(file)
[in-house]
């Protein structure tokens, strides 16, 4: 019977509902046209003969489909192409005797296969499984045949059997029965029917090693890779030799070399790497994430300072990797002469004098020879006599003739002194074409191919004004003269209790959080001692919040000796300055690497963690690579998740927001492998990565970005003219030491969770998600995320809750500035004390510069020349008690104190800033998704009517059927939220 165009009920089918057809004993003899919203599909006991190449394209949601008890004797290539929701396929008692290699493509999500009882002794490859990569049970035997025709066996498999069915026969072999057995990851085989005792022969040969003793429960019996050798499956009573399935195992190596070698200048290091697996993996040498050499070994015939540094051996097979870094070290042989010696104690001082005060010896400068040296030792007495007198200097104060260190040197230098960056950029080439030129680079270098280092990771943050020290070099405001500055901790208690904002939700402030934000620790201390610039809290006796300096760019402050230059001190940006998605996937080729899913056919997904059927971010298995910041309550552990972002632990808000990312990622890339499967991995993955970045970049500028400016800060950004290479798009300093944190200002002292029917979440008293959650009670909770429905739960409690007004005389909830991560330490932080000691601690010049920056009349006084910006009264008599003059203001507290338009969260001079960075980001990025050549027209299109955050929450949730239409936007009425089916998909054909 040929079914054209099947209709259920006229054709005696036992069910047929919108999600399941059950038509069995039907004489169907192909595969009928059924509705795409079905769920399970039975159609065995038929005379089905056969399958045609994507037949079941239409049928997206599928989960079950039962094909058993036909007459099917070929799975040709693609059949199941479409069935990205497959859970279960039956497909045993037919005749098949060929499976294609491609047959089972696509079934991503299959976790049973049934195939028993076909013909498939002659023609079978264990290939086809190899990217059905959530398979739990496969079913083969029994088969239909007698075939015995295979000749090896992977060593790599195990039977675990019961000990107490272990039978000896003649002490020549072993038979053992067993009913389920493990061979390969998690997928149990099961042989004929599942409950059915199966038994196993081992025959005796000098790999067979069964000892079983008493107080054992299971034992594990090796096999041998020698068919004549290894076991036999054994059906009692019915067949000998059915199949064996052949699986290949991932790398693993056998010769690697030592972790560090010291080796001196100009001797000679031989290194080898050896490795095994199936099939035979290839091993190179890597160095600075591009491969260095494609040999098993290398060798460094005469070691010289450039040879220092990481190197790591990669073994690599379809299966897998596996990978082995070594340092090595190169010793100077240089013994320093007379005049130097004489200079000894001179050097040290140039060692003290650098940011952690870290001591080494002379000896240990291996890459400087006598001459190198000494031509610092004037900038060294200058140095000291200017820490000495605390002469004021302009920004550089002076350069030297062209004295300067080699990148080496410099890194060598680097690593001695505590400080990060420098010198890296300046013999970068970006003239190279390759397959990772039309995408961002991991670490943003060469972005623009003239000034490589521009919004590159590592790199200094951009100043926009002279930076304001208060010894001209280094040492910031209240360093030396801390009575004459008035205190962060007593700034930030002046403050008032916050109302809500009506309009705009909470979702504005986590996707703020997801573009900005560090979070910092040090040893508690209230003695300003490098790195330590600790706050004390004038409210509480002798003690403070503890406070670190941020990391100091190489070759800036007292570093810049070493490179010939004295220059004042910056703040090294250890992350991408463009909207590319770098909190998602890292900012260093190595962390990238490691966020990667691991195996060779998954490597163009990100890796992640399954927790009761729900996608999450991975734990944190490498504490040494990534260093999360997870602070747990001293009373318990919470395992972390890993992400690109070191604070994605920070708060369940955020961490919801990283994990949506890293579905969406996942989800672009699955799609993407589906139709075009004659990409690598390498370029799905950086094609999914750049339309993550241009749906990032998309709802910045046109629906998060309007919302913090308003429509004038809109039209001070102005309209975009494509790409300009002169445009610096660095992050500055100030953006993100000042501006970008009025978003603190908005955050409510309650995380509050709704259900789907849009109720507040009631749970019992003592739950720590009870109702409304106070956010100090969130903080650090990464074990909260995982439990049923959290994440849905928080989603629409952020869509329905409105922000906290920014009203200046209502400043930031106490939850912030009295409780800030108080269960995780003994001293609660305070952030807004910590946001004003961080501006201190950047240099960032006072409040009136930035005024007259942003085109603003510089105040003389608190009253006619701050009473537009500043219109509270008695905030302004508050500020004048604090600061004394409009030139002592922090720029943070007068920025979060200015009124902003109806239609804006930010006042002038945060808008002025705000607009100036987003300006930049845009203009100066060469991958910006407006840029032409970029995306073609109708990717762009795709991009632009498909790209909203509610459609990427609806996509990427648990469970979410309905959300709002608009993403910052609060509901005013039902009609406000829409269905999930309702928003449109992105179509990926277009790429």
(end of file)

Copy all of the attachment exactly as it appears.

[in-house]
């Protein structure tokens, strides 16, 4: 019977509902046209003969489909192409005797296969499984045949059997029965029917090693890779030799070399790497994430300072990797002469004098020879006599003739002194074409191919004004003269209790959080001692919040000796300055690497963690690579998740927001492998990565970005003219030491969770998600995320809750500035004390510069020349008690104190800033998704009517059927939220 165009009920089918057809004993003899919203599909006991190449394209949601008890004797290539929701396929008692290699493509999500009882002794490859990569049970035997025709066996498999069915026969072999057995990851085989005792022969040969003793429960019996050798499956009573399935195992190596070698200048290091697996993996040498050499070994015939540094051996097979870094070290042989010696104690001082005060010896400068040296030792007495007198200097104060260190040197230098960056950029080439030129680079270098280092990771943050020290070099405001500055901790208690904002939700402030934000620790201390610039809290006796300096760019402050230059001190940006998605996937080729899913056919997904059927971010298995910041309550552990972002632990808000990312990622890339499967991995993955970045970049500028400016800060950004290479798009300093944190200002002292029917979440008293959650009670909770429905739960409690007004005389909830991560330490932080000691601690010049920056009349006084910006009264008599003059203001507290338009969260001079960075980001990025050549027209299109955050929450949730239409936007009425089916998909054909 040929079914054209099947209709259920006229054709005696036992069910047929919108999600399941059950038509069995039907004489169907192909595969009928059924509705795409079905769920399970039975159609065995038929005379089905056969399958045609994507037949079941239409049928997206599928989960079950039962094909058993036909007459099917070929799975040709693609059949199941479409069935990205497959859970279960039956497909045993037919005749098949060929499976294609491609047959089972696509079934991503299959976790049973049934195939028993076909013909498939002659023609079978264990290939086809190899990217059905959530398979739990496969079913083969029994088969239909007698075939015995295979000749090896992977060593790599195990039977675990019961000990107490272990039978000896003649002490020549072993038979053992067993009913389920493990061979390969998690997928149990099961042989004929599942409950059915199966038994196993081992025959005796000098790999067979069964000892079983008493107080054992299971034992594990090796096999041998020698068919004549290894076991036999054994059906009692019915067949000998059915199949064996052949699986290949991932790398693993056998010769690697030592972790560090010291080796001196100009001797000679031989290194080898050896490795095994199936099939035979290839091993190179890597160095600075591009491969260095494609040999098993290398060798460094005469070691010289450039040879220092990481190197790591990669073994690599379809299966897998596996990978082995070594340092090595190169010793100077240089013994320093007379005049130097004489200079000894001179050097040290140039060692003290650098940011952690870290001591080494002379000896240990291996890459400087006598001459190198000494031509610092004037900038060294200058140095000291200017820490000495605390002469004021302009920004550089002076350069030297062209004295300067080699990148080496410099890194060598680097690593001695505590400080990060420098010198890296300046013999970068970006003239190279390759397959990772039309995408961002991991670490943003060469972005623009003239000034490589521009919004590159590592790199200094951009100043926009002279930076304001208060010894001209280094040492910031209240360093030396801390009575004459008035205190962060007593700034930030002046403050008032916050109302809500009506309009705009909470979702504005986590996707703020997801573009900005560090979070910092040090040893508690209230003695300003490098790195330590600790706050004390004038409210509480002798003690403070503890406070670190941020990391100091190489070759800036007292570093810049070493490179010939004295220059004042910056703040090294250890992350991408463009909207590319770098909190998602890292900012260093190595962390990238490691966020990667691991195996060779998954490597163009990100890796992640399954927790009761729900996608999450991975734990944190490498504490040494990534260093999360997870602070747990001293009373318990919470395992972390890993992400690109070191604070994605920070708060369940955020961490919801990283994990949506890293579905969406996942989800672009699955799609993407589906139709075009004659990409690598390498370029799905950086094609999914750049339309993550241009749906990032998309709802910045046109629906998060309007919302913090308003429509004038809109039209001070102005309209975009494509790409300009002169445009610096660095992050500055100030953006993100000042501006970008009025978003603190908005955050409510309650995380509050709704259900789907849009109720507040009631749970019992003592739950720590009870109702409304106070956010100090969130903080650090990464074990909260995982439990049923959290994440849905928080989603629409952020869509329905409105922000906290920014009203200046209502400043930031106490939850912030009295409780800030108080269960995780003994001293609660305070952030807004910590946001004003961080501006201190950047240099960032006072409040009136930035005024007259942003085109603003510089105040003389608190009253006619701050009473537009500043219109509270008695905030302004508050500020004048604090600061004394409009030139002592922090720029943070007068920025979060200015009124902003109806239609804006930010006042002038945060808008002025705000607009100036987003300006930049845009203009100066060469991958910006407006840029032409970029995306073609109708990717762009795709991009632009498909790209909203509610459609990427609806996509990427648990469970979410309905959300709002608009993403910052609060509901005013039902009609406000829409269905999930309702928003449109992105179509990926277009790429």